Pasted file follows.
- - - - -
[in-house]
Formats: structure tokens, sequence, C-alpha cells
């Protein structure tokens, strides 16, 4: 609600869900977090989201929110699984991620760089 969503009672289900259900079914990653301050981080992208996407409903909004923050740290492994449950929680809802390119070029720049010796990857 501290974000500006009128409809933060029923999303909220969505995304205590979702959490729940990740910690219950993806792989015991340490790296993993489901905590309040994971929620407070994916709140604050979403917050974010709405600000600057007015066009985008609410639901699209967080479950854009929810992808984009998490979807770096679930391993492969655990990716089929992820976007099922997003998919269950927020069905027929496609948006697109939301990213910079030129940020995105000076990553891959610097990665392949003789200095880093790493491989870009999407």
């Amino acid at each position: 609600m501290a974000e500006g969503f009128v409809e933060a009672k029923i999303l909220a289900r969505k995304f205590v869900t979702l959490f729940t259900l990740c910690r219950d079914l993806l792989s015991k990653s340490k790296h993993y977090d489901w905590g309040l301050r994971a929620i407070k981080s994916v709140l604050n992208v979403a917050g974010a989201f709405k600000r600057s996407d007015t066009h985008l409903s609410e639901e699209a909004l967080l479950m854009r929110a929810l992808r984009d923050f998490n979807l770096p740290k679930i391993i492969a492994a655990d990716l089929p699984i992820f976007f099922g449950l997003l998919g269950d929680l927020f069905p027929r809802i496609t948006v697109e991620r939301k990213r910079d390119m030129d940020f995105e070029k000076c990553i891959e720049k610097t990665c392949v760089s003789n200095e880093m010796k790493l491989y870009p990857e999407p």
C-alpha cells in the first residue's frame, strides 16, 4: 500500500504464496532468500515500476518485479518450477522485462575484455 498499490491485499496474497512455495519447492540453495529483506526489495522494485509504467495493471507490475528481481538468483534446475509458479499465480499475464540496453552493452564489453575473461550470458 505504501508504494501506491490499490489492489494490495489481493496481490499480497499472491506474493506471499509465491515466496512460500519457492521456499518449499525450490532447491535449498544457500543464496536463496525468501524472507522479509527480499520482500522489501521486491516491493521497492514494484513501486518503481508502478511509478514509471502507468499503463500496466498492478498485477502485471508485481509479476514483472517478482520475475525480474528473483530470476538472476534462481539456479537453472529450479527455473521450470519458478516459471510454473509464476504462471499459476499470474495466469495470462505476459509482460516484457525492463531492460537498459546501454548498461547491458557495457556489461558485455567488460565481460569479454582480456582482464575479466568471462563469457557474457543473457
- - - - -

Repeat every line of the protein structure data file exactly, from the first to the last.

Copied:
[in-house]
Formats: structure tokens, sequence, C-alpha cells
């Protein structure tokens, strides 16, 4: 609600869900977090989201929110699984991620760089 969503009672289900259900079914990653301050981080992208996407409903909004923050740290492994449950929680809802390119070029720049010796990857 501290974000500006009128409809933060029923999303909220969505995304205590979702959490729940990740910690219950993806792989015991340490790296993993489901905590309040994971929620407070994916709140604050979403917050974010709405600000600057007015066009985008609410639901699209967080479950854009929810992808984009998490979807770096679930391993492969655990990716089929992820976007099922997003998919269950927020069905027929496609948006697109939301990213910079030129940020995105000076990553891959610097990665392949003789200095880093790493491989870009999407």
């Amino acid at each position: 609600m501290a974000e500006g969503f009128v409809e933060a009672k029923i999303l909220a289900r969505k995304f205590v869900t979702l959490f729940t259900l990740c910690r219950d079914l993806l792989s015991k990653s340490k790296h993993y977090d489901w905590g309040l301050r994971a929620i407070k981080s994916v709140l604050n992208v979403a917050g974010a989201f709405k600000r600057s996407d007015t066009h985008l409903s609410e639901e699209a909004l967080l479950m854009r929110a929810l992808r984009d923050f998490n979807l770096p740290k679930i391993i492969a492994a655990d990716l089929p699984i992820f976007f099922g449950l997003l998919g269950d929680l927020f069905p027929r809802i496609t948006v697109e991620r939301k990213r910079d390119m030129d940020f995105e070029k000076c990553i891959e720049k610097t990665c392949v760089s003789n200095e880093m010796k790493l491989y870009p990857e999407p």
C-alpha cells in the first residue's frame, strides 16, 4: 500500500504464496532468500515500476518485479518450477522485462575484455 498499490491485499496474497512455495519447492540453495529483506526489495522494485509504467495493471507490475528481481538468483534446475509458479499465480499475464540496453552493452564489453575473461550470458 505504501508504494501506491490499490489492489494490495489481493496481490499480497499472491506474493506471499509465491515466496512460500519457492521456499518449499525450490532447491535449498544457500543464496536463496525468501524472507522479509527480499520482500522489501521486491516491493521497492514494484513501486518503481508502478511509478514509471502507468499503463500496466498492478498485477502485471508485481509479476514483472517478482520475475525480474528473483530470476538472476534462481539456479537453472529450479527455473521450470519458478516459471510454473509464476504462471499459476499470474495466469495470462505476459509482460516484457525492463531492460537498459546501454548498461547491458557495457556489461558485455567488460565481460569479454582480456582482464575479466568471462563469457557474457543473457